Over the years, Microsoft has taken a lot of flak for their horrible naming conventions and overly long names, and deservedly so. When first announced, Windows Phone was going to be called Windows Phone Series 7, so a user of such would be using a Windows Phone 7 Series device. They officially chopped of the “Series” by launch, and now just advertise it as Windows Phone. It just makes more sense.
Similarly, they last year rebranded their paid Office cloud service to Office 365, which competes on price and services with Google Apps paid services. Office 365 makes sense. It’s Office, all the time. Do you know what they called it previously?
Business Productivity Online Suite.
That’s right. It was known as BPOS. It is probably one of the worst names you could come up for any product anywhere, outside of shit sandwich. It’s doesn’t matter how well it works; when you say BPOS, there’s no way that “Business Productivity Online Suite “ is the first thing that comes to mind.
With the Metro UI sporting Windows 8 Consumer Preview about a week away, Tom Warren over at The Verge has come out with some additional information on how Microsoft is planning to unify its brands moving forward. First and foremost is the unification of services. In the past, Microsoft’s branding was all over the place, from Xbox, to Zune, to Windows Live, it was a horrible tangle. Rafael Rivera over at Within Windows has more screenshots (one which I’m using for this article) of what the interface looks like for the Microsoft account.
While it has been a hodge podge of naming conventions, that doesn’t mean things didn’t work together. A lot of consumers just weren’t aware of the disparate services. Take a look at Hotmail. It’s still the number one web mail service in the world, used by 100’s of millions of people. Many of them will log into Hotmail.com and not think about it again, even though by the mere fact of having a Hotmail account, you also have access to Microsoft’s SkyDrive cloud storage solution, their free Office Web Apps and the Zune media portal. Cribbing from the aforementioned Tom Warren, here’s the lineup change for Microsoft moving forward.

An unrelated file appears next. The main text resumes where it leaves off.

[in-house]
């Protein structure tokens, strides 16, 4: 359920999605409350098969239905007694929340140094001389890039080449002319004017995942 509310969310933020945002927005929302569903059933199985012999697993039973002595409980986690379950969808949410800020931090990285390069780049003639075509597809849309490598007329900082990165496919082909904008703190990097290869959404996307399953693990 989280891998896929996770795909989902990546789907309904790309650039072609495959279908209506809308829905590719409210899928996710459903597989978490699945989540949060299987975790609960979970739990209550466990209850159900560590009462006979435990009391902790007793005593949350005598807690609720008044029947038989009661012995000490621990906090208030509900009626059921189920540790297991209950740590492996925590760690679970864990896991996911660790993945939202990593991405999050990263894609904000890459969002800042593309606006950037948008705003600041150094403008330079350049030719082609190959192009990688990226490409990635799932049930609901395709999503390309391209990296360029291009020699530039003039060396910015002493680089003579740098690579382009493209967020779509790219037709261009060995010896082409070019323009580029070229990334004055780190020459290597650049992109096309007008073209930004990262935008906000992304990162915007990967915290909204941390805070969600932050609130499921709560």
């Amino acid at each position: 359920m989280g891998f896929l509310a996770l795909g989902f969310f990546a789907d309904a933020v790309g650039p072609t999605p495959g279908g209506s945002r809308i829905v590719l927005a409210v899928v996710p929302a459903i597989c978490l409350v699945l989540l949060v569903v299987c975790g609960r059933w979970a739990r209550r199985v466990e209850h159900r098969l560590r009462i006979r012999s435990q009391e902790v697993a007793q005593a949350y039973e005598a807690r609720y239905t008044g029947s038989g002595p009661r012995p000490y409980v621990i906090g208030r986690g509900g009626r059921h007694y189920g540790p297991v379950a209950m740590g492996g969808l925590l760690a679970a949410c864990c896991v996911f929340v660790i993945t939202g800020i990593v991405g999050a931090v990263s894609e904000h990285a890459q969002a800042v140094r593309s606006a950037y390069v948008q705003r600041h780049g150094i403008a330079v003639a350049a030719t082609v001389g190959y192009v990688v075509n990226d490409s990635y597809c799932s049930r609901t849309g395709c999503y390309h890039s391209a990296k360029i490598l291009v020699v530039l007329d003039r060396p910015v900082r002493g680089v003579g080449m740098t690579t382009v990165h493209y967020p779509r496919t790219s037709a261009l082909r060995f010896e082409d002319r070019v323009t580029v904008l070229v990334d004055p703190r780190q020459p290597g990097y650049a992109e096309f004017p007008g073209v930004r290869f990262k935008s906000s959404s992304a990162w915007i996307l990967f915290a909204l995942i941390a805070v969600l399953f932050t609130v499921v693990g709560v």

- Microsoft Account (formerly Windows Live ID)
- Mail (formerly Windows Live Mail)
- Calendar (formerly Windows Live Calendar)
- People (formerly Windows Live Contacts)
- Photos (formerly Windows Live Photo Gallery)
- Music (formerly Zune Music Player)
- Video (formerly Zune Video Player)
Zune is a prime example of a somewhat successful service that nonetheless failed with consumers. The Zune HD as a media player received nothing but stellar reviews when it was released, and to tie into that hardware was the Zune service, which provided much of the same media consumption options of iTunes, as well as a subscription based Zune Pass music service. One of the problems that hurt widespread Zune adoption is that the hardware was US centric, though it did launch in the UK as well. This alone made it a niche player.
Speaking of a niche player, the Zune software on the PC represents a 3rd way Microsoft users could play music and video, after Windows Media Player and Windows Media Center. Unfortunately, Zune never supported the 3rd party codecs that Windows Media Player and Media Center did, making it at most a “sometimes use” interface. While operating with a more forward thinking user experience, and a precursor to Metro, the only functionality it added was the media purchasing/rental, and the sync tool for Windows Phone. With the introduction of the Windows Marketplace in Windows 8, the media purchasing/rental aspects aren’t needed. The major functionality of the Zune software will live on, but directly integrated into the OS itself.